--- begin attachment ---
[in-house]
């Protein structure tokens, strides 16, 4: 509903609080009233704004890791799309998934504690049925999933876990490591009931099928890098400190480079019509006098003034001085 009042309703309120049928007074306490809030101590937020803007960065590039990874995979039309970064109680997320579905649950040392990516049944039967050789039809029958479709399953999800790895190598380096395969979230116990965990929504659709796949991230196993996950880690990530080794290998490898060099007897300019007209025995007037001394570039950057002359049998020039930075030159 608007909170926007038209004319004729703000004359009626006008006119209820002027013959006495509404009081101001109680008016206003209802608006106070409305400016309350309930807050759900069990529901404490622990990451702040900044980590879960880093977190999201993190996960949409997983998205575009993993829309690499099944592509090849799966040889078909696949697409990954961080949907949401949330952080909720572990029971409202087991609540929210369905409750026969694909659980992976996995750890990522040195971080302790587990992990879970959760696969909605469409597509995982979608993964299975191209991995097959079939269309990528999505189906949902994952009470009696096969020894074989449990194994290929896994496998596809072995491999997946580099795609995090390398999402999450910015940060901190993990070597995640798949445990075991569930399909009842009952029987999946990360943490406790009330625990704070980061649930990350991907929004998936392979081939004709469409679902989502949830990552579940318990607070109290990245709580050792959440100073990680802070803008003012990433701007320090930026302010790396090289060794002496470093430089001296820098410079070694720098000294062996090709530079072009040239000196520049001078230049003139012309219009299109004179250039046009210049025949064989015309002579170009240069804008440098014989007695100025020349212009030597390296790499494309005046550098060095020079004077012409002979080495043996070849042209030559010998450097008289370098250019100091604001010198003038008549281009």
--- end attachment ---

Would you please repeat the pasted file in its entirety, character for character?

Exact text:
[in-house]
């Protein structure tokens, strides 16, 4: 509903609080009233704004890791799309998934504690049925999933876990490591009931099928890098400190480079019509006098003034001085 009042309703309120049928007074306490809030101590937020803007960065590039990874995979039309970064109680997320579905649950040392990516049944039967050789039809029958479709399953999800790895190598380096395969979230116990965990929504659709796949991230196993996950880690990530080794290998490898060099007897300019007209025995007037001394570039950057002359049998020039930075030159 608007909170926007038209004319004729703000004359009626006008006119209820002027013959006495509404009081101001109680008016206003209802608006106070409305400016309350309930807050759900069990529901404490622990990451702040900044980590879960880093977190999201993190996960949409997983998205575009993993829309690499099944592509090849799966040889078909696949697409990954961080949907949401949330952080909720572990029971409202087991609540929210369905409750026969694909659980992976996995750890990522040195971080302790587990992990879970959760696969909605469409597509995982979608993964299975191209991995097959079939269309990528999505189906949902994952009470009696096969020894074989449990194994290929896994496998596809072995491999997946580099795609995090390398999402999450910015940060901190993990070597995640798949445990075991569930399909009842009952029987999946990360943490406790009330625990704070980061649930990350991907929004998936392979081939004709469409679902989502949830990552579940318990607070109290990245709580050792959440100073990680802070803008003012990433701007320090930026302010790396090289060794002496470093430089001296820098410079070694720098000294062996090709530079072009040239000196520049001078230049003139012309219009299109004179250039046009210049025949064989015309002579170009240069804008440098014989007695100025020349212009030597390296790499494309005046550098060095020079004077012409002979080495043996070849042209030559010998450097008289370098250019100091604001010198003038008549281009």